The pandemic will accelerate firms’ and clients’ adoption of artificial intelligence and machine learning algorithms

Apart from the logistical and technological obstacles posed by COVID-19, auditors and regulators are also paying close attention to the way that widespread economic disruption is impacting their clients’ operations and viability. These dramatic changes affect everything, including the notes to interim financial statements as well as crucial going concern and capital asset impairment evaluations. 

Paradine and others say that auditors preparing going concern assessments are relying heavily on scenario-based forecasts and stress tests to disclose material uncertainties, which helps businesses present investors, shareholders and regulators with a range of possible outcomes. While the business impact of the pandemic is far-reaching, she points out that auditors and regulators are pushing firms to be highly specific about how the pandemic has affected cash flows and cash burn rates instead of filling the notes to audited financial statements with general cautions. 

Some auditors have been relying more heavily on in-house actuaries and other advisers through this period. “I’ve got my valuation experts on speed dial,” says Elliot Marer, KPMG’s national and Greater Toronto Area accounting advisory leader. Some clients, he says, have argued that it’s impossible to forecast in the current environment. But, Marer notes, “We’re really pushing back and going to experts.”

Still, many clients are glad to receive additional insights from auditors. “Our clients are more thirsty for that information-sharing than ever before,” EY’s Fraser says. She and others also stress that many clients have tried to internalize lessons about the flaws in their business models or operations that have surfaced during the crisis. “It’s actually really inspirational to see how clients are thinking differently about their businesses.”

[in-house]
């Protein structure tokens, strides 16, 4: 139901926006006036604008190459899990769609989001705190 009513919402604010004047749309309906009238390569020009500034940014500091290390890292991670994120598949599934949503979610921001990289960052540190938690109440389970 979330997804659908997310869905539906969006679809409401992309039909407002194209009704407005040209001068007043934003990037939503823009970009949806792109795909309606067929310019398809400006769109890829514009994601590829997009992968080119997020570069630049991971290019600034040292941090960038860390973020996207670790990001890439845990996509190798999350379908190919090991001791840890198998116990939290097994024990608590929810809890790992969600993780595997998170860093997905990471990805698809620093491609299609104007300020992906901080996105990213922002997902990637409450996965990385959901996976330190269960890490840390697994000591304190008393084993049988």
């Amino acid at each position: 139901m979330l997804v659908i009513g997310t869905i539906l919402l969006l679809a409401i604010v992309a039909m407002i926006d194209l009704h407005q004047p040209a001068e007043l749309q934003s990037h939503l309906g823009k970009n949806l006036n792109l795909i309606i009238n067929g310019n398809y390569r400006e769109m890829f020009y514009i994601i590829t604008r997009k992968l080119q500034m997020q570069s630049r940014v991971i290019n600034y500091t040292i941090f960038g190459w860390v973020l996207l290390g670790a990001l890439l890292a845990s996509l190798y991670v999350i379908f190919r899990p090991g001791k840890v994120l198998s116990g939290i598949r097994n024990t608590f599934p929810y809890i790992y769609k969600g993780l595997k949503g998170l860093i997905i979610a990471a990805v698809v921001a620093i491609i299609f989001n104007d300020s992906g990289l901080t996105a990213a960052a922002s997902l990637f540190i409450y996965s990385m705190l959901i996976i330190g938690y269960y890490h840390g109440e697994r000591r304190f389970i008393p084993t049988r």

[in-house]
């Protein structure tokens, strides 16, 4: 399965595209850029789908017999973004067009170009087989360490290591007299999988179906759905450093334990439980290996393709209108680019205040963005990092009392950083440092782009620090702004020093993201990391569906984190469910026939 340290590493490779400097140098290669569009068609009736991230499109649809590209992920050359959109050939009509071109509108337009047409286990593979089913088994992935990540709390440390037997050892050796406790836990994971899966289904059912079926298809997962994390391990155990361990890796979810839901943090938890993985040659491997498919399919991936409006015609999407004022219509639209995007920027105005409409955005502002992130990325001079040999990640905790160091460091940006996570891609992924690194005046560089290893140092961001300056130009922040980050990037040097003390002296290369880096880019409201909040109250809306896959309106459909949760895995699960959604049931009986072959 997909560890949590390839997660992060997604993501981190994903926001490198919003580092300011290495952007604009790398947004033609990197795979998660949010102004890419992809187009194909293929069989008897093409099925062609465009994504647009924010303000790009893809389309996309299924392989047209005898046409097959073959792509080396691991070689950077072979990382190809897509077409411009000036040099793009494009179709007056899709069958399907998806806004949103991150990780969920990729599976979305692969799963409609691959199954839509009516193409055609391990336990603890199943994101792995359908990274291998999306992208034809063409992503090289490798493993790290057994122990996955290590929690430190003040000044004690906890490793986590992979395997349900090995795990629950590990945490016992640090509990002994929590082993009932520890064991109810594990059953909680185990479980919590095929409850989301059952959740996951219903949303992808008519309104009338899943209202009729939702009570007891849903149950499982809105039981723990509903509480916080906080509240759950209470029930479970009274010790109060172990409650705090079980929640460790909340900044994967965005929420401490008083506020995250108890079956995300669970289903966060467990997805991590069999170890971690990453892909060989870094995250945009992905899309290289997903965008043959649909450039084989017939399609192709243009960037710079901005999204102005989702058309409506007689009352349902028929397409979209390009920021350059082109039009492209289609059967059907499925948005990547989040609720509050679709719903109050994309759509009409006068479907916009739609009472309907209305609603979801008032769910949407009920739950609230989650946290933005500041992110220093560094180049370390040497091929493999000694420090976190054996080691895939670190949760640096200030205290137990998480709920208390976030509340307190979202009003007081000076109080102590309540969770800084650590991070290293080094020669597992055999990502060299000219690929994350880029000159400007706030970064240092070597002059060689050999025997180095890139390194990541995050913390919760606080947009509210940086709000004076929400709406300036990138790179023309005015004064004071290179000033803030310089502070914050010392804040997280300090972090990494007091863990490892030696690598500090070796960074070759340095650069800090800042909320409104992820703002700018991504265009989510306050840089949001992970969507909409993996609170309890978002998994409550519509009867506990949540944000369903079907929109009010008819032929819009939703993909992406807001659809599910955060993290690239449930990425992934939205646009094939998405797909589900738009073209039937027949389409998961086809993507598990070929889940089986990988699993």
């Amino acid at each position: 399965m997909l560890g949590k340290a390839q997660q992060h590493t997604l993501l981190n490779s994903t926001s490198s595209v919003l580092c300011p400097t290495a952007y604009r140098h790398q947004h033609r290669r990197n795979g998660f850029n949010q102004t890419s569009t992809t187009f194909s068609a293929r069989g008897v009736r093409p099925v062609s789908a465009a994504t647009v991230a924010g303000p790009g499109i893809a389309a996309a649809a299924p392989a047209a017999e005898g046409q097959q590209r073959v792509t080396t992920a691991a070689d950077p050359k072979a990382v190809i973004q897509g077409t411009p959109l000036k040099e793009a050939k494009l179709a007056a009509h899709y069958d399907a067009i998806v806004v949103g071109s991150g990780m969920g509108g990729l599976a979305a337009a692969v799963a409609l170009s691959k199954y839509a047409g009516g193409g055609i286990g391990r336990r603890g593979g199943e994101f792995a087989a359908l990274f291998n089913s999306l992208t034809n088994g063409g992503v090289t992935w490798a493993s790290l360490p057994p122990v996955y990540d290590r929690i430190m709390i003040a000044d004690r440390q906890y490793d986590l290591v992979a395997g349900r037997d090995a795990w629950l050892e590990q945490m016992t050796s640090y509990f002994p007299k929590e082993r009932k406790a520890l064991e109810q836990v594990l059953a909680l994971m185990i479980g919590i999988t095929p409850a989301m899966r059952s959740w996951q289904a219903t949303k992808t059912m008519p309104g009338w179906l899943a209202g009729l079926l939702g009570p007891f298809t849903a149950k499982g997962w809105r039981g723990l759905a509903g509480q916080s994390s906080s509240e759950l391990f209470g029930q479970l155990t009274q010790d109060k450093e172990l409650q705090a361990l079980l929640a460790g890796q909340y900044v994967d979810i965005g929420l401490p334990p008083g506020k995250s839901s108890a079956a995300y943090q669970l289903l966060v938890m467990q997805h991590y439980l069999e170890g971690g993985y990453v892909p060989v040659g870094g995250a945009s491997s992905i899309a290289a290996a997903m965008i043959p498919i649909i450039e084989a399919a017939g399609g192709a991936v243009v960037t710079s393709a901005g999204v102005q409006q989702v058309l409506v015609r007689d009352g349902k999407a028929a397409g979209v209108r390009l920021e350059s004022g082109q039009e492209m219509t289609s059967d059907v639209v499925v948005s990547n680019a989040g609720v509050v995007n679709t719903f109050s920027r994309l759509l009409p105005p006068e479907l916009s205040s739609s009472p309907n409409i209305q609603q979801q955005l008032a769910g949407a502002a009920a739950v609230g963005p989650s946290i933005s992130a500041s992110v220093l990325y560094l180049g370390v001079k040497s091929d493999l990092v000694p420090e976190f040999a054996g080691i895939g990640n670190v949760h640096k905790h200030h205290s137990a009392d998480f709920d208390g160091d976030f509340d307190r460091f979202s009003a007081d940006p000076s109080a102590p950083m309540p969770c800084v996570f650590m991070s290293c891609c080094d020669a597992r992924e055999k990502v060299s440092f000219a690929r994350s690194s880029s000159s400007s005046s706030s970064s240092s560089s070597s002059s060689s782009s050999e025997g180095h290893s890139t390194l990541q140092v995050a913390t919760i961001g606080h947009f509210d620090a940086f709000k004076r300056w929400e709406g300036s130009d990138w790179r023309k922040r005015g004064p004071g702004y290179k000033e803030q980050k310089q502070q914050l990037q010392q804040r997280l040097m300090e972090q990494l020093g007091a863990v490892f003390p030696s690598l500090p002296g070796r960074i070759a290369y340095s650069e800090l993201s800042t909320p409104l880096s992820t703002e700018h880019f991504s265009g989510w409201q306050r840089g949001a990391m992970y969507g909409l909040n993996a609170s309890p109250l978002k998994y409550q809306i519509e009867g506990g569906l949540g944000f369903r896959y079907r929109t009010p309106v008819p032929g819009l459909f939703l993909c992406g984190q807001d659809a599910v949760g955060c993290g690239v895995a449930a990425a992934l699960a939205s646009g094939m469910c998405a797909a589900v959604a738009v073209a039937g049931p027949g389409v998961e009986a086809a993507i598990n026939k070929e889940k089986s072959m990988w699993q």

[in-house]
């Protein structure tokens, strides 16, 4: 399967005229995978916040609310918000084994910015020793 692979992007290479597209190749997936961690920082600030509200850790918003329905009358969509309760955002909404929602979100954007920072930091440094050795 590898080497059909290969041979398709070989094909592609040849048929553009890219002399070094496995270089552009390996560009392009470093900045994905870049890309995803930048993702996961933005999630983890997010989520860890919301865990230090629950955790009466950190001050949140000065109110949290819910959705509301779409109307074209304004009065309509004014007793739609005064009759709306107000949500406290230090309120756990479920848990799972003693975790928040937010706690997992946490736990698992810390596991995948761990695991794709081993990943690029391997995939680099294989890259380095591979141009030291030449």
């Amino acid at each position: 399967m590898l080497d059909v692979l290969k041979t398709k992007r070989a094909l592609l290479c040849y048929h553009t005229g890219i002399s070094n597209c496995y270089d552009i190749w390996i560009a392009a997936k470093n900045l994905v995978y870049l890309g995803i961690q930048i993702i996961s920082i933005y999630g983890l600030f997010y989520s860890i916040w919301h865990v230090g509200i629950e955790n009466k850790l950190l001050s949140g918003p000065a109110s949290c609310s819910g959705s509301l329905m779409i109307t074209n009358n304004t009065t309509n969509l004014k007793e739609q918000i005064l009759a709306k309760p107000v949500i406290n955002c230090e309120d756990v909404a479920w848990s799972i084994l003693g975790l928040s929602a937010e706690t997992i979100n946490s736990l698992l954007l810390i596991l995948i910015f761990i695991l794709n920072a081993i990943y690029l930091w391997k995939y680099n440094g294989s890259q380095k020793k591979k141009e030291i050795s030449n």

Kolliniatis believes the pandemic will accelerate firms’ and clients’ adoption of artificial intelligence and machine learning algorithms, largely because events are moving so quickly that the demand for real-time insights has intensified. “The nirvana of continuous auditing is a notion that’s been around for a while, but the pandemic is expediting that need.”

Paterson sees positives in the pandemic, too, citing the accelerated investment in technology and the role that audit firms, and their consulting arms, are playing in advising clients on navigating the transition. “What we do is becoming even more important.” 


Learn about the impact of the COVID-19 on auditing and financial reporting and what business agility means for the long-term, post the pandemic.  And for more resources related to reporting and audit, click here.